40 Reflections #28:
40 days of raw recollections during the Lenten Season
August of 2009, our daughter realized something was happening to her tooth. She was seven-years-old, and most days, our walk home from the bus included at least one story about a friend losing a tooth, and the sparkly tooth necklace they toted home. In various attempts to play with her loose tooth, she wiggled it with two fingers, moved on with the single finger jiggle, and then discovered her tongue could enlist her tooth to dance. As most kids under 10, she hoped her tooth would fall out at school where lost tooth recipients received a free trip to the nurse’s office, where the tooth holder necklaces were stashed in the bottom file drawer. Much to her dismay, later that day while playing with her brothers, the tooth fell out in the backyard lawn, was rescued, placed in a homemade tooth necklace, and later set gently under her pillow.
Fast forward eight years. Throughout this time, waiting for our daughter’s teeth to fall out was like watching paint dry. Truly there was no rush. Some things just need to happen naturally, right? That’s what we thought…until talk of “small jaws” were slipped into the description of our children’s mouths. Awe. Sounds cute. But then, much like a baton passed in the 400 relay, a little piece of paper from the dentist was handed to us encouraging orthodontia services. After googling ‘orthodontia’ my first thought was, “who even uses that word?” and second, I realized all the chatter about braces was true. These metal wonders cast a wide net. Everyone from ages 7-60 were donning colorful mouths, and pockets filled with teeny rubber bands, special floss, and disposable toothbrushes. All were welcome.
So without looking back (not sure why), we picked the best (aka – most economical) orthodontist we could find. A gem of a man who understood my matter-of-factness when I told him we did NOT want the multi-round plan. That’s when kids get braces right after they kick the diaper habit, give their mouths a break while they learn to walk, and then jump back into the metal molds by grade school. Perhaps a slight exaggeration. We settled on the standard package with a 5% discount when paid in full, and as many tiny containers of floss you can “acquire” upon exiting.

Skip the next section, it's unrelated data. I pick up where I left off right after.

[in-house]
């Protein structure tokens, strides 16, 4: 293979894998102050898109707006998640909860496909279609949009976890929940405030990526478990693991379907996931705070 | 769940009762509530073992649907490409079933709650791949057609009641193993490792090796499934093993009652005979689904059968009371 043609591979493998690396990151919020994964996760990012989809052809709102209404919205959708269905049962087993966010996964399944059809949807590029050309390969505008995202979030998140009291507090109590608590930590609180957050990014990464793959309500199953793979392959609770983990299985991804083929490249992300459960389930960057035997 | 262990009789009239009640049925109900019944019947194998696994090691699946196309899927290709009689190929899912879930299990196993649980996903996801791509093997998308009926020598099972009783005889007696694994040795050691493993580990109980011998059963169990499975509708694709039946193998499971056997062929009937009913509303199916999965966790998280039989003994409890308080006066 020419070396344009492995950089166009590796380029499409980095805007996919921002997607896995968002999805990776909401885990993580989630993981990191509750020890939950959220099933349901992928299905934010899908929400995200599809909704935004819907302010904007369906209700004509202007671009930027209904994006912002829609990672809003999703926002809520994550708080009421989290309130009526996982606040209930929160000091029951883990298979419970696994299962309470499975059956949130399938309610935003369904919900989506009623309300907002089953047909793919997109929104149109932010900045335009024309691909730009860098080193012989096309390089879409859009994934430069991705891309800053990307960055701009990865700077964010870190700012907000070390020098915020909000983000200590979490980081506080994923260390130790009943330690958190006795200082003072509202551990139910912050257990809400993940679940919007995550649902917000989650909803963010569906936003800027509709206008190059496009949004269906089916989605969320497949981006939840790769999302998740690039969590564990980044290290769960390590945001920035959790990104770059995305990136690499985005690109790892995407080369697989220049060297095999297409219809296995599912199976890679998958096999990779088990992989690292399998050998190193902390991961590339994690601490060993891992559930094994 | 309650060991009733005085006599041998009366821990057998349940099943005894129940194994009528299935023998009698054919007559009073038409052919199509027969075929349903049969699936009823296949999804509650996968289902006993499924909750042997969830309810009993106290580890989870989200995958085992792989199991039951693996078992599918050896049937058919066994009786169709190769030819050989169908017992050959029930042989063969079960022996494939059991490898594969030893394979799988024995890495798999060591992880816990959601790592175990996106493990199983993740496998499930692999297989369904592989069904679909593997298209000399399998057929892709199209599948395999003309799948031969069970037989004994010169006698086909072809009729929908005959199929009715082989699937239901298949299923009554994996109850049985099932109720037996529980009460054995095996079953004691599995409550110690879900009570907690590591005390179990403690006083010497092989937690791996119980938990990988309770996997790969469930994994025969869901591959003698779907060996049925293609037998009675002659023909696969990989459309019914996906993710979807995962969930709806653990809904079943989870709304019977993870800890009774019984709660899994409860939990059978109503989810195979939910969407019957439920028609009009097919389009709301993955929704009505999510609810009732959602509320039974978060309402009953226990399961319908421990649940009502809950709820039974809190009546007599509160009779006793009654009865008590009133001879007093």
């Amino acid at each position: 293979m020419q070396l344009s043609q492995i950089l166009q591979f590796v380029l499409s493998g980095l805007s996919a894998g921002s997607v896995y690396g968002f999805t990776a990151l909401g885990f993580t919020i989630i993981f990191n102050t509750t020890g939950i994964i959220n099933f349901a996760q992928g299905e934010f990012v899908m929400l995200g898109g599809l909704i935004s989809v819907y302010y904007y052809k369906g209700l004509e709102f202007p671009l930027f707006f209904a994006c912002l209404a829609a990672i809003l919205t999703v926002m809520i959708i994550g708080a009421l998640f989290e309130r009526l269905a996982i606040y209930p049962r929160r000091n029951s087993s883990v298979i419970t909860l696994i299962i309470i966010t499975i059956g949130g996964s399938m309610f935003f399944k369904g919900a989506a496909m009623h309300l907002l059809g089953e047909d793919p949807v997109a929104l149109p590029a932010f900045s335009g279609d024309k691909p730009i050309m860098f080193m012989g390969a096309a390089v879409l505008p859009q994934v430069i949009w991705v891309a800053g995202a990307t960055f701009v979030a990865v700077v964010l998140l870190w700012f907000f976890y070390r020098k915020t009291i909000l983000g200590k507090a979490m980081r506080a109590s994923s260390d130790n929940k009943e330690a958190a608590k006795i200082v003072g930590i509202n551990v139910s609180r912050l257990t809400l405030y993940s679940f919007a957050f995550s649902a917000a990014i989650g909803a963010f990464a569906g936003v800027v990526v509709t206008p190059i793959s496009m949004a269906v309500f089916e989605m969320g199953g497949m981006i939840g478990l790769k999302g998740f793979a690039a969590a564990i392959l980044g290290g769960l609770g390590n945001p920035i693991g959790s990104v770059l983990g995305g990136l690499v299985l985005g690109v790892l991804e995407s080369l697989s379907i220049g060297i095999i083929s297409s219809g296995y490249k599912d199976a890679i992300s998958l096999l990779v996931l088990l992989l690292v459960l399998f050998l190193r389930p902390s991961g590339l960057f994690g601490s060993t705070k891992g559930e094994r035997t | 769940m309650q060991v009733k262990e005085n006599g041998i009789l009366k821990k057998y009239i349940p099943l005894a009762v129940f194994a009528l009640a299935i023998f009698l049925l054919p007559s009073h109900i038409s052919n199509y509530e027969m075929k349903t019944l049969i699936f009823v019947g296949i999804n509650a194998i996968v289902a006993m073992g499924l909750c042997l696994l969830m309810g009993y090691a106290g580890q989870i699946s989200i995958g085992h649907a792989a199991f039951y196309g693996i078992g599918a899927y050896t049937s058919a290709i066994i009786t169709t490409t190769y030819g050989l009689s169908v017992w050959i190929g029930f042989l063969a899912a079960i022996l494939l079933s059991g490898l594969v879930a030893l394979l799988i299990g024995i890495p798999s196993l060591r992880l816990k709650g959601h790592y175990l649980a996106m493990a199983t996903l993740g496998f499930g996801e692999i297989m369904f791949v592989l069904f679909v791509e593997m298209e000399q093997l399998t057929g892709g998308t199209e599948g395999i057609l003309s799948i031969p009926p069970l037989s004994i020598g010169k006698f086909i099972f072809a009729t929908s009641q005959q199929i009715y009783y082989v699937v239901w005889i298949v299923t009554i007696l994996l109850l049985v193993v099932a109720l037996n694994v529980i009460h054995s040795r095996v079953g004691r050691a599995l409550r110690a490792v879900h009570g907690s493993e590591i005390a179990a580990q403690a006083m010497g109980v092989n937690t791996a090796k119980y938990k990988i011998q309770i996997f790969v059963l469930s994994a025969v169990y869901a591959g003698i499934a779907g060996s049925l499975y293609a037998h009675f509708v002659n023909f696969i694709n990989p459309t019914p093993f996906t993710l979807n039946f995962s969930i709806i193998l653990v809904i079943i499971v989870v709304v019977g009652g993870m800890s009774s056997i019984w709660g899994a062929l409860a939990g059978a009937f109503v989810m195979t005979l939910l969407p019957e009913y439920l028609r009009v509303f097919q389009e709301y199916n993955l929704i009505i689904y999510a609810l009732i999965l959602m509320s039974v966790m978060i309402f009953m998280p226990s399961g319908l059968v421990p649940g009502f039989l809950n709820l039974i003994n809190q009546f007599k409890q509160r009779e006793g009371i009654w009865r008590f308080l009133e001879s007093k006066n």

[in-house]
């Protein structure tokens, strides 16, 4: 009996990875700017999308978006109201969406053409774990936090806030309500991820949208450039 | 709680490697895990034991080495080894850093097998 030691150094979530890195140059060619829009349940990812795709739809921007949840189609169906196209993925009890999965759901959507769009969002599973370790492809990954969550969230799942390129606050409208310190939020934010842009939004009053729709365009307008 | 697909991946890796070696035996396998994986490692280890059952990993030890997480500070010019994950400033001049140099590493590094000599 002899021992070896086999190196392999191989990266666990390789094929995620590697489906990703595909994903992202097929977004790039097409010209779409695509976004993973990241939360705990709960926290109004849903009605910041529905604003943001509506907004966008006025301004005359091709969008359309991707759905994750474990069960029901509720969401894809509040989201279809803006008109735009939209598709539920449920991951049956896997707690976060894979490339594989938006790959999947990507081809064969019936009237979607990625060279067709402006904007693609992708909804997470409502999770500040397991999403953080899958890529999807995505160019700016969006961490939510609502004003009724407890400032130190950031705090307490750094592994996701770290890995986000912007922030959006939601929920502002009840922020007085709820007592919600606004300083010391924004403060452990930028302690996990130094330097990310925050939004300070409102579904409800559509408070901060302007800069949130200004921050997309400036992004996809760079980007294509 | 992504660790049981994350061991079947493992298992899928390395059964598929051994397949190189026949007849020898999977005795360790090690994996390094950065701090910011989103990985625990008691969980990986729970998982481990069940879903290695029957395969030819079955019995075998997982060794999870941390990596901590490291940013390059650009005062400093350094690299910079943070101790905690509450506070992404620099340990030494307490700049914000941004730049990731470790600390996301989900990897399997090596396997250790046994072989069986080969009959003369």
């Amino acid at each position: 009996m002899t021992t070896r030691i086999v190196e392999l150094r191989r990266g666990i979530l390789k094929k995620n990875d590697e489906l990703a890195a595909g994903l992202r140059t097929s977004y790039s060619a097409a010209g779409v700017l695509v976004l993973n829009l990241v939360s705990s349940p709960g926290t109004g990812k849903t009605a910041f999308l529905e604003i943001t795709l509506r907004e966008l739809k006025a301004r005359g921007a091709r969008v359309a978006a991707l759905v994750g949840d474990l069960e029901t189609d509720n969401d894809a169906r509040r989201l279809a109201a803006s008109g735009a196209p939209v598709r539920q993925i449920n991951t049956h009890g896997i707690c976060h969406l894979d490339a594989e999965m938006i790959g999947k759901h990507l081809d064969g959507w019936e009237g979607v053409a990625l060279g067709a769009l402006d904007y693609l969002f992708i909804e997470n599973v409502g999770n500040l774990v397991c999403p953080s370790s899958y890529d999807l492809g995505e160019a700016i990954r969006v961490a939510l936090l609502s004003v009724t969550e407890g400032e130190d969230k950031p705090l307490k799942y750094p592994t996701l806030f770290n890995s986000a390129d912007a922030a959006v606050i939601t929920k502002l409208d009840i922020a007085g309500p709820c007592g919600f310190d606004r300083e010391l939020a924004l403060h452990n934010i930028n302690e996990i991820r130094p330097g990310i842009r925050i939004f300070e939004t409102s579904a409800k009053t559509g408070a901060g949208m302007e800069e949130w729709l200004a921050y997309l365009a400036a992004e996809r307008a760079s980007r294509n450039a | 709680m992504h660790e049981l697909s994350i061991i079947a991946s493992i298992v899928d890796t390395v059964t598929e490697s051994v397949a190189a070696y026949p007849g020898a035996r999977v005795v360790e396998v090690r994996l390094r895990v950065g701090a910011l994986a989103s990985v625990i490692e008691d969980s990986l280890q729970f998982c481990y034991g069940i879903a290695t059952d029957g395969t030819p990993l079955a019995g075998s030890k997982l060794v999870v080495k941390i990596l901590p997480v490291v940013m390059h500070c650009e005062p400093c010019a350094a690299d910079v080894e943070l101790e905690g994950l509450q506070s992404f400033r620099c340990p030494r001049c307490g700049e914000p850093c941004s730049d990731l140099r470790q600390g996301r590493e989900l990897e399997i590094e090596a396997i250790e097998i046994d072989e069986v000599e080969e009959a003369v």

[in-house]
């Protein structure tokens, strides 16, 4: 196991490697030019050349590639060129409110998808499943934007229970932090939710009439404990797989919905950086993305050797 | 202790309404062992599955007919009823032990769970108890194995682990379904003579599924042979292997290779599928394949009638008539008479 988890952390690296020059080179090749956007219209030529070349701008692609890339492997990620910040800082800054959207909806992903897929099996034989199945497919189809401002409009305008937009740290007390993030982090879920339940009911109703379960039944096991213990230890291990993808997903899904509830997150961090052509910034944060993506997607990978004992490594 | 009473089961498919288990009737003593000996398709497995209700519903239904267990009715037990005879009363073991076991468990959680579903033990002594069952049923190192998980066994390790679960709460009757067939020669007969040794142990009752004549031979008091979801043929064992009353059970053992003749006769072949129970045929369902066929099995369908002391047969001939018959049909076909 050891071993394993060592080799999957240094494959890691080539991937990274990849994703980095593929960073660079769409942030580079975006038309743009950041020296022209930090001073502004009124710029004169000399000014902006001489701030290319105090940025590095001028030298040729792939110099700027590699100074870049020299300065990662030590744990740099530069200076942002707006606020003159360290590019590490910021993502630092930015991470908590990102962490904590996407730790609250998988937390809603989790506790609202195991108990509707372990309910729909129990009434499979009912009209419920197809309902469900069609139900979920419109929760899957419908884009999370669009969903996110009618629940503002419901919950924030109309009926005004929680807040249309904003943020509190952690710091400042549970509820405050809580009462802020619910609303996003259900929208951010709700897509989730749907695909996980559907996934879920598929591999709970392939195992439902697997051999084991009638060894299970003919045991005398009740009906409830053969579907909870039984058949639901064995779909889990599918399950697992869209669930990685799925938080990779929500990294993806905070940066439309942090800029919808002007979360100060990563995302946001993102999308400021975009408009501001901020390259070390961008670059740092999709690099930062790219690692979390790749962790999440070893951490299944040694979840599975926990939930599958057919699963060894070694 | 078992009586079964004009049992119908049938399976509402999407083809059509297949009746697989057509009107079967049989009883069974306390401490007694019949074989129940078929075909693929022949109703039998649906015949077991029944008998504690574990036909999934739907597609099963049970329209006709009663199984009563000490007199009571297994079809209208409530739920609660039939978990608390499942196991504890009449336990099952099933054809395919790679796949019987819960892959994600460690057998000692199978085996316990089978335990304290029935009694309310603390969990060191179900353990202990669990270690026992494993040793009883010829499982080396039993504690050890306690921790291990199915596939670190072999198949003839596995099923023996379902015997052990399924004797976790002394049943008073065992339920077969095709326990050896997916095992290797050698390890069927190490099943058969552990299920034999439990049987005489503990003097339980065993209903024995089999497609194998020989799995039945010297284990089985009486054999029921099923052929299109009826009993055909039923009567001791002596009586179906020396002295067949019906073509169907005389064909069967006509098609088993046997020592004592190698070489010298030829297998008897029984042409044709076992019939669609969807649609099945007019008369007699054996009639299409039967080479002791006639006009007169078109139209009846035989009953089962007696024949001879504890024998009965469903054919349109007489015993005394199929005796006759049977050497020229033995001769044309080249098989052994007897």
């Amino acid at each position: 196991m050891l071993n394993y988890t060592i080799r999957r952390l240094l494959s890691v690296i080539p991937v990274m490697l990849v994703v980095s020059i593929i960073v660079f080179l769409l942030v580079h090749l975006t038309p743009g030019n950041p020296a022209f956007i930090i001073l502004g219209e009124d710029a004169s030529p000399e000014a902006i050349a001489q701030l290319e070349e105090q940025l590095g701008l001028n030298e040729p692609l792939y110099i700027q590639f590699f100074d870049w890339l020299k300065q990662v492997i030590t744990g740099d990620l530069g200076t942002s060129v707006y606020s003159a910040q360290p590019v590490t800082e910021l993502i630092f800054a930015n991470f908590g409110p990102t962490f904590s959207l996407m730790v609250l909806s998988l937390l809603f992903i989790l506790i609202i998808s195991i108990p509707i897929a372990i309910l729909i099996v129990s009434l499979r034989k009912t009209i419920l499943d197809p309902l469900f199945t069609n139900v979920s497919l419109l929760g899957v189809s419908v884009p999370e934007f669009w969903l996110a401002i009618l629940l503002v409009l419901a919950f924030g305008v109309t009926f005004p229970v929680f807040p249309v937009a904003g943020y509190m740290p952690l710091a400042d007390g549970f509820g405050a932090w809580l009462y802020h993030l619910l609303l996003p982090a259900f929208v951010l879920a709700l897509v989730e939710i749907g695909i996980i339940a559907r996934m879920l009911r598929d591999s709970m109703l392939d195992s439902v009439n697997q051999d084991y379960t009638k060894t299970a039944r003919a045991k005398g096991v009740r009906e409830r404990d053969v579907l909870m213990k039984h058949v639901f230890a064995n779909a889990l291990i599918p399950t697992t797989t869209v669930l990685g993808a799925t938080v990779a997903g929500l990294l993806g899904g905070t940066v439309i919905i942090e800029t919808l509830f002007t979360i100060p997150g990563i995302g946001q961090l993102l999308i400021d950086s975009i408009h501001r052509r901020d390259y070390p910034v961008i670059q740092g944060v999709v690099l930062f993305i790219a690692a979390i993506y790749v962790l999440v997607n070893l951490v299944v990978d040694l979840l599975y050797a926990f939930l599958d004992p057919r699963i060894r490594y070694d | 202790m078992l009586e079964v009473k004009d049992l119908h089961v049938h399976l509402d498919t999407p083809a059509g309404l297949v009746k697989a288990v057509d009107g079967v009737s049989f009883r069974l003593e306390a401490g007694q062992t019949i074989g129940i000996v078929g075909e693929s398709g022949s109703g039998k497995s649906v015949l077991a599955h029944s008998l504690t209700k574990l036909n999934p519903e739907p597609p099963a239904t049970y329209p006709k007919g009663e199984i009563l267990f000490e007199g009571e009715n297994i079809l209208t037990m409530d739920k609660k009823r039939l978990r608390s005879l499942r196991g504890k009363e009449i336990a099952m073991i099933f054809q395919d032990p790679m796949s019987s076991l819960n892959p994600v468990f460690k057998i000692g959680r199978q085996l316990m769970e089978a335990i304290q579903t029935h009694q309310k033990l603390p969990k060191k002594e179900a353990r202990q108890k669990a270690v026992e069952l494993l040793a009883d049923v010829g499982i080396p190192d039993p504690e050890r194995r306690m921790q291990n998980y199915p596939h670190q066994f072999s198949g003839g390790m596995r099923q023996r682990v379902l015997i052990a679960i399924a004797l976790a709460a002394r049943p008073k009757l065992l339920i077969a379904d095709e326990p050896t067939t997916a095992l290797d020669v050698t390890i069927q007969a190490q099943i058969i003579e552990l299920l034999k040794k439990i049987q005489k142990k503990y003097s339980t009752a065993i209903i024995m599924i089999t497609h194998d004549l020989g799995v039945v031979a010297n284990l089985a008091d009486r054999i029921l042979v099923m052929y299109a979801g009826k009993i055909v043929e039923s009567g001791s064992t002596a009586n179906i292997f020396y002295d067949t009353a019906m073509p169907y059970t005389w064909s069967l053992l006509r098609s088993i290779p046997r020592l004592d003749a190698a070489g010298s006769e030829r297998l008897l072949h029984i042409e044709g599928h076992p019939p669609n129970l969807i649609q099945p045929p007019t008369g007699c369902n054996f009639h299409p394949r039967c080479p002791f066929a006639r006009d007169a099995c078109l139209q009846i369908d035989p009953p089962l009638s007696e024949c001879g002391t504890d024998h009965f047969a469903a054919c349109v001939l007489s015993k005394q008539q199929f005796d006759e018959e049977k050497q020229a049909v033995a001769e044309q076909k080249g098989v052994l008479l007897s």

Now that we’ve paid our admission for the braces roller coaster, our trips to the orthodontist are more frequent than our Costco runs. Maybe it’s just me, but either kid’s teeth are growing in looking as haphazard as the megalithic monument Stone Henge, or impeccable, movie star teeth are now the norm. Have you seen anyone under 40? Great pearly whites.
Growing up in the 70’s, our family dentist, Dr. Johnston had a hardy laugh and reading glasses permanently perched on the tip of his nose as he peered into our small-jawed mouths (oh, genetics). While we waited, my sisters and I marked up the well-loved stack of Highlights while rave reviews of “no cavities!” was hollered boisterously from the back of the office. We’d happily head home, and mom would mark the calendar for six months when we’d see our jolly dentist again.
You see, back then, moms like mine possessed the orthodontist super power. This braces radar, or “BRADAR” was so powerful, with one glance at their children’s smile, they could determine whether they truly needed braces. 9/10 times, the answer was no. Sometimes, moms could transfer these stellar abilities to their children and let them decide whether they wanted braces or not. Brilliant. Was the word orthodontia mentioned? Never.
In today’s world, orthodontia is as common as watching youtube for a diy project, and so far, our small-jawed children are fairing well.
Stay tuned, for Part 2 of Lost Tooth, Last Tooth, I’ll take you for a ride on the braces train.